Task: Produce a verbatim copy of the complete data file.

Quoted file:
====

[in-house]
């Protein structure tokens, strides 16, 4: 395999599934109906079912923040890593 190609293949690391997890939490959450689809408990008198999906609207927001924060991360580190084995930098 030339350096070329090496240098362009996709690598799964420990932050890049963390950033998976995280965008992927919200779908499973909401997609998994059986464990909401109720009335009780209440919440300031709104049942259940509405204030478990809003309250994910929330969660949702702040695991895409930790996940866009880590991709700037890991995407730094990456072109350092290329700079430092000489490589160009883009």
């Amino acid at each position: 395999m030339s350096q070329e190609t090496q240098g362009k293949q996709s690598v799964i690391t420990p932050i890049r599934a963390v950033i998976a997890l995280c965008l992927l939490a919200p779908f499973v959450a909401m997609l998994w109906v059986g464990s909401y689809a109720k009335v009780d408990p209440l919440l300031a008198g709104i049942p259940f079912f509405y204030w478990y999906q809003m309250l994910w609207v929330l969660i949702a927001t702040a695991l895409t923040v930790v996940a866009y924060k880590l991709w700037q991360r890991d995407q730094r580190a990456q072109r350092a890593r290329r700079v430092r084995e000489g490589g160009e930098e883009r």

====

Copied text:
[in-house]
């Protein structure tokens, strides 16, 4: 395999599934109906079912923040890593 190609293949690391997890939490959450689809408990008198999906609207927001924060991360580190084995930098 030339350096070329090496240098362009996709690598799964420990932050890049963390950033998976995280965008992927919200779908499973909401997609998994059986464990909401109720009335009780209440919440300031709104049942259940509405204030478990809003309250994910929330969660949702702040695991895409930790996940866009880590991709700037890991995407730094990456072109350092290329700079430092000489490589160009883009």
């Amino acid at each position: 395999m030339s350096q070329e190609t090496q240098g362009k293949q996709s690598v799964i690391t420990p932050i890049r599934a963390v950033i998976a997890l995280c965008l992927l939490a919200p779908f499973v959450a909401m997609l998994w109906v059986g464990s909401y689809a109720k009335v009780d408990p209440l919440l300031a008198g709104i049942p259940f079912f509405y204030w478990y999906q809003m309250l994910w609207v929330l969660i949702a927001t702040a695991l895409t923040v930790v996940a866009y924060k880590l991709w700037q991360r890991d995407q730094r580190a990456q072109r350092a890593r290329r700079v430092r084995e000489g490589g160009e930098e883009r």